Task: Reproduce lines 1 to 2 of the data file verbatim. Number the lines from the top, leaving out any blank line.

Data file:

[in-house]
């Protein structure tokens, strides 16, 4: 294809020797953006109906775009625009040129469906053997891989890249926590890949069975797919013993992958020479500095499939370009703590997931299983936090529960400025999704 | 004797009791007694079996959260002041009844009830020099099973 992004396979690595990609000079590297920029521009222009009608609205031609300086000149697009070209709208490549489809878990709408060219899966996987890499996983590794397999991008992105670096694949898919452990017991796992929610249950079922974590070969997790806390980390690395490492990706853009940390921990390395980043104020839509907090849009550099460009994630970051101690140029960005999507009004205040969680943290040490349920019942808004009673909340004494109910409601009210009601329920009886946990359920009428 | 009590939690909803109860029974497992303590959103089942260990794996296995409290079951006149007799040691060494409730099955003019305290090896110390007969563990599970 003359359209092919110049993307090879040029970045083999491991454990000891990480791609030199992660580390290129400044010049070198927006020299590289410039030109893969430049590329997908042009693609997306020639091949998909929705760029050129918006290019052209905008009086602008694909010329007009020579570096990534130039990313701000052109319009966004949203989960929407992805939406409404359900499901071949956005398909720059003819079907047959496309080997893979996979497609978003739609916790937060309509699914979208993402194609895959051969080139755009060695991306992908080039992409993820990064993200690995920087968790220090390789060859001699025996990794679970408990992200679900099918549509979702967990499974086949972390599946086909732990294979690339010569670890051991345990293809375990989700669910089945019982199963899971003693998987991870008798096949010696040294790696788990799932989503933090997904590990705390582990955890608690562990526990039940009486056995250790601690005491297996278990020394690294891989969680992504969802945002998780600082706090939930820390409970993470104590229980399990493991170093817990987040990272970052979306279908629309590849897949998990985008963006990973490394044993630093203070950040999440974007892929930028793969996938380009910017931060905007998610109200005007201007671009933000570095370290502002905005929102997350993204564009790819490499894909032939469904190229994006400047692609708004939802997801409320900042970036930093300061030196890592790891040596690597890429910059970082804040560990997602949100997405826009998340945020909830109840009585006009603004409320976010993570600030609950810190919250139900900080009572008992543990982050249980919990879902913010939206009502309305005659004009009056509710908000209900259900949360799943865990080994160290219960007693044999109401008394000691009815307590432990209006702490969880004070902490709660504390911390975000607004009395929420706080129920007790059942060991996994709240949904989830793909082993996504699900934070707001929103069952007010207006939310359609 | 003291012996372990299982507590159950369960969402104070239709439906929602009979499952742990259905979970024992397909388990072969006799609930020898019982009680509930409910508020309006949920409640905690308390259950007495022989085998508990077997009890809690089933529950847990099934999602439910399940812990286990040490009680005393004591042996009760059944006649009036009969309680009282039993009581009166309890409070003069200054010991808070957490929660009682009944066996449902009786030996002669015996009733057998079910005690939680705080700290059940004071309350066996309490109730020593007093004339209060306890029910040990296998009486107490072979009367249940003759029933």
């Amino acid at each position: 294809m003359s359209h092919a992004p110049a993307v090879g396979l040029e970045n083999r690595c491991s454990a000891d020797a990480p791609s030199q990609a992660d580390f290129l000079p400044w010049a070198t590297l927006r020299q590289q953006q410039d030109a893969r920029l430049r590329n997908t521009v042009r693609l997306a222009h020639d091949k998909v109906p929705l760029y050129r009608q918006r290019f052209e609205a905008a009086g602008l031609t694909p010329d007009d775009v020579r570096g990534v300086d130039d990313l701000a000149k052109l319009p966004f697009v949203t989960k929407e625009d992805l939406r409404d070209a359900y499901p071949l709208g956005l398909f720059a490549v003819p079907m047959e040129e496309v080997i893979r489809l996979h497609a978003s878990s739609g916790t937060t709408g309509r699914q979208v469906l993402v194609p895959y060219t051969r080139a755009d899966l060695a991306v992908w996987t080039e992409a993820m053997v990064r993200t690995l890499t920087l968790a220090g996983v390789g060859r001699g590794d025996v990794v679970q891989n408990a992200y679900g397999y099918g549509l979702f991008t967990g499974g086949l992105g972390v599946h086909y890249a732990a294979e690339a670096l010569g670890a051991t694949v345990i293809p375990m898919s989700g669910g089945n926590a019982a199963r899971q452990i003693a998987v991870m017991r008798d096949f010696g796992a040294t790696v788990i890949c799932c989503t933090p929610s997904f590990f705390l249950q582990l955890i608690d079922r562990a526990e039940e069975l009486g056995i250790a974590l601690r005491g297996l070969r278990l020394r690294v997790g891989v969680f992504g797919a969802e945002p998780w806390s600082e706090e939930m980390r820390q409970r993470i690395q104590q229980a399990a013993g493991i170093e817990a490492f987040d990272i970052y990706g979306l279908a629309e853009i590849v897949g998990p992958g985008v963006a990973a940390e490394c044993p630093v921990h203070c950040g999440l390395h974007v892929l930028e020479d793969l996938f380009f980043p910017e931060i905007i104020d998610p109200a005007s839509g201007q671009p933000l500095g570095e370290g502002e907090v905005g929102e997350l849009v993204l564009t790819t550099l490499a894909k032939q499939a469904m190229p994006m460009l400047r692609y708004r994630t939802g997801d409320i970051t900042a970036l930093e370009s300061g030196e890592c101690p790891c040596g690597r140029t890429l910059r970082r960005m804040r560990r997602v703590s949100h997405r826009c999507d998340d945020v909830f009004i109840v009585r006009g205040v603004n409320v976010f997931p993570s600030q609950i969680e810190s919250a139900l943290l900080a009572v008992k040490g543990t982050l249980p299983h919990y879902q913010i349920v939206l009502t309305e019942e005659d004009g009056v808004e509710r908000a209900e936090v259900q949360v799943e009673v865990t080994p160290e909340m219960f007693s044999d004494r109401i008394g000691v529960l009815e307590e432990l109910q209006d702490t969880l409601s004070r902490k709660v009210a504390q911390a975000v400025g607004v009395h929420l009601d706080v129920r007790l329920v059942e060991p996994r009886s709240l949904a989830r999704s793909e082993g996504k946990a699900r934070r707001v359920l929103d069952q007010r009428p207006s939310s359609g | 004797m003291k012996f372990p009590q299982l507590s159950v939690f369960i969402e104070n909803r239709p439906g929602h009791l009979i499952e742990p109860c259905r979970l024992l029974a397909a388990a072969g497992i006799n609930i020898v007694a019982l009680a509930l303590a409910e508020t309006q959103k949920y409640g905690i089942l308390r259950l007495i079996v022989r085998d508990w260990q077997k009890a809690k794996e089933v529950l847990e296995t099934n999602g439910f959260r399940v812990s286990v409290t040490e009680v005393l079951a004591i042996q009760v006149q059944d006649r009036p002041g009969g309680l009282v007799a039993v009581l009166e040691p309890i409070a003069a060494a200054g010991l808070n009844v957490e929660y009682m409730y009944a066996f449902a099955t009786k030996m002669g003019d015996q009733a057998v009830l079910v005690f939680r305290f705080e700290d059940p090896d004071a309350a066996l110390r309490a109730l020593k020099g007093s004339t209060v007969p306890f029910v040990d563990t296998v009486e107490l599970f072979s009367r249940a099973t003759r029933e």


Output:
[in-house]
């Protein structure tokens, strides 16, 4: 294809020797953006109906775009625009040129469906053997891989890249926590890949069975797919013993992958020479500095499939370009703590997931299983936090529960400025999704 | 004797009791007694079996959260002041009844009830020099099973 992004396979690595990609000079590297920029521009222009009608609205031609300086000149697009070209709208490549489809878990709408060219899966996987890499996983590794397999991008992105670096694949898919452990017991796992929610249950079922974590070969997790806390980390690395490492990706853009940390921990390395980043104020839509907090849009550099460009994630970051101690140029960005999507009004205040969680943290040490349920019942808004009673909340004494109910409601009210009601329920009886946990359920009428 | 009590939690909803109860029974497992303590959103089942260990794996296995409290079951006149007799040691060494409730099955003019305290090896110390007969563990599970 003359359209092919110049993307090879040029970045083999491991454990000891990480791609030199992660580390290129400044010049070198927006020299590289410039030109893969430049590329997908042009693609997306020639091949998909929705760029050129918006290019052209905008009086602008694909010329007009020579570096990534130039990313701000052109319009966004949203989960929407992805939406409404359900499901071949956005398909720059003819079907047959496309080997893979996979497609978003739609916790937060309509699914979208993402194609895959051969080139755009060695991306992908080039992409993820990064993200690995920087968790220090390789060859001699025996990794679970408990992200679900099918549509979702967990499974086949972390599946086909732990294979690339010569670890051991345990293809375990989700669910089945019982199963899971003693998987991870008798096949010696040294790696788990799932989503933090997904590990705390582990955890608690562990526990039940009486056995250790601690005491297996278990020394690294891989969680992504969802945002998780600082706090939930820390409970993470104590229980399990493991170093817990987040990272970052979306279908629309590849897949998990985008963006990973490394044993630093203070950040999440974007892929930028793969996938380009910017931060905007998610109200005007201007671009933000570095370290502002905005929102997350993204564009790819490499894909032939469904190229994006400047692609708004939802997801409320900042970036930093300061030196890592790891040596690597890429910059970082804040560990997602949100997405826009998340945020909830109840009585006009603004409320976010993570600030609950810190919250139900900080009572008992543990982050249980919990879902913010939206009502309305005659004009009056509710908000209900259900949360799943865990080994160290219960007693044999109401008394000691009815307590432990209006702490969880004070902490709660504390911390975000607004009395929420706080129920007790059942060991996994709240949904989830793909082993996504699900934070707001929103069952007010207006939310359609 | 003291012996372990299982507590159950369960969402104070239709439906929602009979499952742990259905979970024992397909388990072969006799609930020898019982009680509930409910508020309006949920409640905690308390259950007495022989085998508990077997009890809690089933529950847990099934999602439910399940812990286990040490009680005393004591042996009760059944006649009036009969309680009282039993009581009166309890409070003069200054010991808070957490929660009682009944066996449902009786030996002669015996009733057998079910005690939680705080700290059940004071309350066996309490109730020593007093004339209060306890029910040990296998009486107490072979009367249940003759029933």